As is usually the case, it is helpful to compare our catechism with our confession to gain a fuller understanding of the doctrine being presented. As I understand it, our confession teaches that those who have faith in Christ are the only proper subjects of baptism — never should those who do not profess faith be baptized, and this includes infants. Infant baptisms are invalid baptisms, therefore. Water is always to be used. And those baptized are always to be baptized in the name of the Triune God, Father, Son, and Holy Spirit. Baptism’s laking these things should be considered invalid. But our confession says in 29.4 that “Immersion, or dipping of the person in water, is necessary to the due administration of this ordinance.” In other words, the right way to do it is by immersion. But what about those who have been baptized as believers, with water, in the name of the Father, Son, and Holy Spirit, but by sprinkling, pouring, or dipping only a part of the body into the water. What should we think of the baptism? Was it valid?

This is a question that comes up from time to time even today, but it was a very common question for the Particular Baptists living in the 17th century. They had to wrestle with the question, should we receive the baptisms of those who were baptized as believers in the presbyterial and reformed traditions, but by sprinkling. Many thought yes. Though their baptisms were improperly done, they were to be considered valid.  And that is why 29.4 of our confession says that “Immersion, or dipping of the person in water, is necessary to the due administration of this ordinance.” 

Would we consider an infant baptism valid? No, never. For that one was not baptized upon profession of faith. The one who was baptized as an infant was not really baptized. They should be baptized properly as a believer now, and thus say to God and to the world, Jesus is Lord. 

Would we consider Roman Catholic, Mormon, or a Jehovah’s Witness baptism to be valid? No, never. For those are different religions with different conceptions of sin and salvation. In the case of Mormon and JW doctrine, their view of God and Christ is fundamentally different too. Those who were baptized in these religions were not baptized into Christ, but into something else.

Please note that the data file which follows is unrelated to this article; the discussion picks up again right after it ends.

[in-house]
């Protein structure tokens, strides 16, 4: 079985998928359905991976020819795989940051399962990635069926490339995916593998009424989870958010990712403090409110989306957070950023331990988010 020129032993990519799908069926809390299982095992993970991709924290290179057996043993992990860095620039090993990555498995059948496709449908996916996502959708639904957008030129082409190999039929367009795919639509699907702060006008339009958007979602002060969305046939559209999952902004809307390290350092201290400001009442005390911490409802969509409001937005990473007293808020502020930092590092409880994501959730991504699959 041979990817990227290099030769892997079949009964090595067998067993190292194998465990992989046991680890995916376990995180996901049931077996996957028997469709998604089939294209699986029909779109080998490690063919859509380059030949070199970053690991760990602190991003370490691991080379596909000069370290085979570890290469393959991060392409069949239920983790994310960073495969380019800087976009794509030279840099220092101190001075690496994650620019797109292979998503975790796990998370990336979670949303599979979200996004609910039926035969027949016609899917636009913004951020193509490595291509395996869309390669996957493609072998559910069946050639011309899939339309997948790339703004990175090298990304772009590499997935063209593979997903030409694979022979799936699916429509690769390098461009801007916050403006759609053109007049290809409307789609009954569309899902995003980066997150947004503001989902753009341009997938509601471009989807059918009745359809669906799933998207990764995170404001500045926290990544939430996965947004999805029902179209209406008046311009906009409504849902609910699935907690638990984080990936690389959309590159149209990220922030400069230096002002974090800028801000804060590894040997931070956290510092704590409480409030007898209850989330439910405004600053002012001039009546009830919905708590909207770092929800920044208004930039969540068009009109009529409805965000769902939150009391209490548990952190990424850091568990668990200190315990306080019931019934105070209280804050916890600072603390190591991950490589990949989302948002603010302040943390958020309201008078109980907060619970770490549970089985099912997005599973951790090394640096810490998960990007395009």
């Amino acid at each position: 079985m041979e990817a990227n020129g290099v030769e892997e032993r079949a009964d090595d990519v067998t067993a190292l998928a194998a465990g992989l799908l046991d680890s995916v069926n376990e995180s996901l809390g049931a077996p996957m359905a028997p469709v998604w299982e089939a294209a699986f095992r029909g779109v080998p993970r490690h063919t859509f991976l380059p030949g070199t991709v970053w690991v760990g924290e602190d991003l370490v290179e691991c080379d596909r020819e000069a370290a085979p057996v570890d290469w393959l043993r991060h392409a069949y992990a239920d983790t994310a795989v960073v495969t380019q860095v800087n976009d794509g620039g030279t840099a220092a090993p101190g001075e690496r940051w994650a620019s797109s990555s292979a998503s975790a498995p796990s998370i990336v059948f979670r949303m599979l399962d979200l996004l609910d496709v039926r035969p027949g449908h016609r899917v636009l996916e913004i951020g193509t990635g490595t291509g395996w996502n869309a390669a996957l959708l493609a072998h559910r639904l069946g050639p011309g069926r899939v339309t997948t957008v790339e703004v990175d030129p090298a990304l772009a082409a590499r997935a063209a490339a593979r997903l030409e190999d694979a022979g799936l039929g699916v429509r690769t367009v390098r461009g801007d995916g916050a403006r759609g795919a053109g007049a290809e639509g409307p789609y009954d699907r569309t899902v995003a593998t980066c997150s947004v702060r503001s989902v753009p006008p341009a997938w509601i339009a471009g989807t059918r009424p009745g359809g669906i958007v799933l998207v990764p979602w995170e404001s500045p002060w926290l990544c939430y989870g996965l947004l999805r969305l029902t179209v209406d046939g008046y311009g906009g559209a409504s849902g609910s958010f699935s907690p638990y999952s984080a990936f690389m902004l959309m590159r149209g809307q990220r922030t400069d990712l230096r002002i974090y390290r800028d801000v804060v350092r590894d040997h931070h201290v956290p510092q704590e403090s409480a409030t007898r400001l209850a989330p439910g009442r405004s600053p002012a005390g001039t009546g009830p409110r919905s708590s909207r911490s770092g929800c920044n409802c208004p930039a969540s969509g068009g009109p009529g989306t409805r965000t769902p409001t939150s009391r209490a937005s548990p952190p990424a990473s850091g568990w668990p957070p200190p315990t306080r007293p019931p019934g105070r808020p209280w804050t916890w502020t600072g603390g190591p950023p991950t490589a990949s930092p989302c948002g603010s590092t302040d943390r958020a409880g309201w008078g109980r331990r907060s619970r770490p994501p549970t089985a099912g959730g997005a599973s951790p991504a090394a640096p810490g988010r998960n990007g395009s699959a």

Would we consider the baptism of one who was sprinkled with water in the name of the Father, Son, and Holy Spirit upon profession of faith in a Reformed or Presbyterian church to be valid? Yes, I think we would. Our view would be that it was improperly done, but is valid. 

So why do we say that “[b]aptism is rightly administered by immersion, or dipping the whole body of the party in water, into the name of the Father, and of the Son, and of the Holy Spirit…” Why is this the right way to do it?

The answer is rather simple. One, this is what Christ taught. Two, this is what the apostles did. In other words, it’s what we find in scripture. 

Read the New Testament and see. Baptisms were performed in bodies of water —  rivers, ponds, and such. People “went down into the water” to be baptized. 

The passage that I read from Acts 8 regarding Philip and the Ethiopian eunuch is a good example. Philip preached the gospel to him from Isaiah the prophet. The Ethiopian believed. And after believing he said, “See, here is water! What prevents me from being baptized?’ And he commanded the chariot to stop, and they both went down into the water, Philip and the eunuch, and he baptized him. And when they came up out of the water, the Spirit of the Lord carried Philip away, and the eunuch saw him no more, and went on his way rejoicing.”  

If ever there was a time for baptism by sprinkling or pouring, it was here, for they were in a desert region. But baptism was made possible by the body of water. It was large enough for them to go down into it and to come up out of it again. Read the New Testament and see that this is always the case. It is always baptism by immersion that is described. 

Add to this the symbolism of baptism. Baptism signifies cleansing. It signifies our union with Christ in his death and resurrection. Through immersion, the who body is washed. Through immersion, our death in Christ, and our resurrection in Christ are signified as we go under the water and come up again. Baptism by pouring or sprinkling doesn’t quite capture this, does it?

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Conclusion

And this is why we say, “Baptism is rightly administered by immersion, or dipping the whole body of the party in water, into the name of the Father, and of the Son, and of the Holy Spirit, according to Christ’s institution, and the practice of the apostles, and not by sprinkling or pouring of water, or dipping some part of the body, after the tradition of man. (Matt. 3:16; John 3:23; Acts 8:38,39)